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Where are you going next?

 Africa86 votes
76.11%
 South America3 votes
2.65%
 Europe3 votes
2.65%
 Eastern Asia5 votes
4.42%
 Carribean9 votes
7.96%
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1.77%
total votes: 113
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WheresCherie.COM Quote
"How vain it is to sit down and write when you have not stood up to live!" -- Thoreau

307--China: Macau--Ruins, Casinos & Forts
@ CherieSpotting     Jul 21 2005 - 08:00 PST
cherie writes: Flashback: January 2005
Located on the Pearl River Delta in the Guangdong province, Macau has been a “Special Administrative Region” of China since December 20, 1999. (Basically “SAR” means that the people of Macau aren’t bound by China’s socialist economic system.) Macau is 60-kilometers west of Hong Kong and boasts a population of 465,000 people that call themselves Macanese.

The Portuguese colonized Macau in the 16th century by renting the land from the Chinese. China was happy to oblige on one condition: the Portuguese rid the area of those nasty pirates!

Walking around Macau it’s hard to believe you’re in China. There are numerous open air plazas flanked by baroque cathedrals and colonial mansions. Macau is most famous for the Ruins of St. Paul which was a Jesuit church built from 1602 to 1637. St. Paul’s Cathedral was destroyed in 1835 by a typhoon. The entire structure was razed except the picturesque façade.

Later Scott, Margaret and I visited Monte Fort, built in the 17th century to defend Macau against intruders. We sat on a cannon that was only used once in 1627 against Dutch invaders.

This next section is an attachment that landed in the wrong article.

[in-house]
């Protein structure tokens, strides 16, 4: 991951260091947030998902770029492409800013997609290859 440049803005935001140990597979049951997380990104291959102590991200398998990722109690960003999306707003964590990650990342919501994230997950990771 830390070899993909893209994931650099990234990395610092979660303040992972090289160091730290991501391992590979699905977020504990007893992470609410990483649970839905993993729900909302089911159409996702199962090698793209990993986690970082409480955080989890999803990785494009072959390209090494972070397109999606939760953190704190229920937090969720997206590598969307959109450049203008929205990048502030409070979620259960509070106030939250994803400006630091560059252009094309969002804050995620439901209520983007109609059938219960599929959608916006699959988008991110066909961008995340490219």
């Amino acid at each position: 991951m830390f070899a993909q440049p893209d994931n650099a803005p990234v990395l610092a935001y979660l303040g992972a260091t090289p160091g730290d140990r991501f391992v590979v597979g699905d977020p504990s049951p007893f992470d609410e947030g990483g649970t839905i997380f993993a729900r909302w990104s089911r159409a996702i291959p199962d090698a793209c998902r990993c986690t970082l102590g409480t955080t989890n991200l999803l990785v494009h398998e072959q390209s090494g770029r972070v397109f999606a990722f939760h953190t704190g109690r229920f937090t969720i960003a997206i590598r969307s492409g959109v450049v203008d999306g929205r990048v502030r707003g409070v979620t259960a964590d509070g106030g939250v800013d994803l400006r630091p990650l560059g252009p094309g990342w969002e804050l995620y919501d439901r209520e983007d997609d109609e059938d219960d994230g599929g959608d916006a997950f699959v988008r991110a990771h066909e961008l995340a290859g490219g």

Macau has its own currency called the Pataca, but most stores also accept the Hong Kong dollar. Most residents speak Cantonese (88%), but Macau’s official languages are Chinese and Portuguese.

Even though technically Macau is a part of China, you still have to clear customs and immigration to enter. In addition to the regular visa requirements, Scott, Margaret and I had to go through a Thermal Image Scanner to detect if we had a fever. No sick people allowed in Macau! The Thermal Image Scanners were installed to protect Macau against the spread of SARS. (If we had a fever, we would have been redirected to a nurse who would have questioned us about SARS.) The scanner measured the amount of infrared radiation each of us emitted. Luckily, all three of us were within acceptable limits! Otherwise we would have been sent back to Hong Kong the way we came—via a Hydrofoil Ferry.

Once inside Macau, Scott, Margaret and I opted to travel the streets on a tricycle rickshaw called a pedicab. When our pedicab driver broke a sweat, our collective conscious took over and we decided to walk the charming cobble stone streets ourselves. We got fabulously lost, and enjoyed every minute of it. Macau isn’t very big, so we didn’t worry. Instead, we feasted on freshly baked almond cookies and donated money to one of Macau’s famous casinos. More sophisticated than the loud neon casinos of Las Vegas, Macau casinos actually have a dress code. They also let you to play games that you’ll never see the likes of in Las Vegas--like fan-tan and dai-siu.

As of January 2005, Macau had 17 casinos (14 were operated by the same guy named Stanley Ho.) Recently opened was the Sands Macau, and in late 2006 Steve Wynn will open the new Wynn Macau. Scott and I cheered while Margaret won money! Fish balls for everyone tonight! What a way to end a day in Macau.